It used to be simple enough, setting limits on the language my children could use. I could banish words from their vocabularies simply because their use offended mom.
I can remember scolding my 4-year-old: "We don't say 'stupid' in this house! It's a bad word, and I don't want to hear you use it again."
So "stupid" became "the s-word," off-limits in tantrums or arguments among them. That rule held for years, and "stupid" was joined by "hate" and "dummy" and a whole list of proscribed words that I deemed too hurtful to tolerate.
Now the 4-year-old is 14, and her little sisters run to me with tales of new s-words and h-words and d-words--words they say she slips into her conversations when she thinks they are not listening and knows mom's not around.
And I am forced to consider it a victory that if she's going to curse, at least she sneaks to do it.
When I was growing up, I knew kids who got their mouths washed out with soap for cussing. Now, I know families in which parents curse at their kids and the kids curse right back.
"Once they're teenagers, you really can't control how they talk," an exasperated neighbor once confided, after we'd witnessed her 16-year-old son dressing her down with a loud string of expletives.
"I figure I've got bigger things to worry about than whether he says 'damn' . . . like keeping him in school and off drugs."
Maybe she's right. Maybe concern about off-color language is quaint and outdated in an era in which kids attend church sporting tongue rings, and high school basketball players with tattoos earn straight A's.
Indeed, studies show cursing is on the upswing, particularly among women and children. Among teenagers, foul language is now not merely socially acceptable but considered "cool" by more than half the kids polled.
Still, I can't help but wonder whether the obscenities that pepper our conversation reflect not just a cheapening of our language but a debasement of our self-image as well. Are we just going with a more progressive flow or are we in the midst of a cultural sea-change that we will look back on and lament years from now?
What will it mean to my daughters, I wonder, to grow up hearing the "b-word" (think female dog) slip from the mouths of rap singers and television actors so casually. When I was young, any boy with the nerve to disrespect a girl by calling her that would have taken a whipping from her brother or father--if she didn't smack him one herself.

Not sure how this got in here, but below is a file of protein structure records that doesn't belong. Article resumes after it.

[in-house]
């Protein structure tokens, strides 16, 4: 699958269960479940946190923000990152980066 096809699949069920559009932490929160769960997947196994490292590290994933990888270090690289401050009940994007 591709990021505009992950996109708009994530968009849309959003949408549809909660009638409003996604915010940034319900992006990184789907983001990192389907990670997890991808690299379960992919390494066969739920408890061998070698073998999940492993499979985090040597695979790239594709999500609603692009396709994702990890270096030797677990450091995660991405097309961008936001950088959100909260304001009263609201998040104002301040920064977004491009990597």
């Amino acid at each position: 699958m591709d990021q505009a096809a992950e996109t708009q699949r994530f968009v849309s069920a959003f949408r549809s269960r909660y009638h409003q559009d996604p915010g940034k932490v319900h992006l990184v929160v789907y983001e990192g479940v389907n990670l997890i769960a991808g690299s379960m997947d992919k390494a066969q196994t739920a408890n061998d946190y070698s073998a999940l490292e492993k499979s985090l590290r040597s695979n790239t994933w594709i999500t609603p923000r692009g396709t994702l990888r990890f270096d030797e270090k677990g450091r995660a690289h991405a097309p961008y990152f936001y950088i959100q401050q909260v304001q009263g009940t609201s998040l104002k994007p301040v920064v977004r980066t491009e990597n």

Today, boys routinely address their girlfriends that way, and girls use the word to greet one another. It has moved from curse word to slang, from insult to adjective.
Steve Travers, a columnist for a sports magazine based in Marina del Rey, also is troubled by the trend.
"I've used language I'm not proud of. I know nobody's perfect. But more and more these days, I hear people calling each other m----- f----- all the time. They use that word almost as a greeting to a friend, like the way people used to call you 'buddy' or 'pal.' It takes me aback every time I hear it."
And what he heard 10 days ago at a basketball game between UCLA and USC made him feel that we have reached a new low.
"We were at Pauley Pavilion, and the [UCLA] student section finished off their school song by yelling 'F--k SC' every time, every few minutes. This was orchestrated by their yell leaders, who, one would presume, operate under the imprimatur of official school policy.
"And no one seemed to notice or be bothered by it. . . .
"And I just kept thinking that [legendary former UCLA basketball coach] John Wooden must be cringing in his seat [in the arena]. Here's a man who the worst thing he ever said in his life is probably 'Goodness gracious, sakes alive,' and this is what his school has come to."
It is a change that seems to have crept up on us without our notice or permission.
Last year, my daughters--then 8 and 10 and 13--used to crawl in bed with me at night to watch our favorite television show each week. This year, we flipped it off for good after an episode that included, in the first five minutes, three mentions of that "b-word."
Am I being prudish, too protective? Maybe. But I like the fact that my 11-year-old blushes when someone says the word "sex" and my 9-year-old cries when she hears Mommy slip and swear under pressure. (OK, so I'm not perfect.)
I don't delude myself into thinking I can succeed as the language police. I will be content, I think, if my children grow up listening to other people swear but consider it something we don't do . . . like smoking or drinking Coke near bedtime or keeping our dog chained up outside.
And for now, I am satisfied that my teenage daughter is content to hear the rap music she loves on the radio, where the worst of the curse words are bleeped out . . . even though it means some songs have more bleeps than words.
And that her little sister is still innocent enough to wonder whether the singers really say all those bad words, or just record the songs with bleeps.
Sandy Banks can be reached at email@example.com.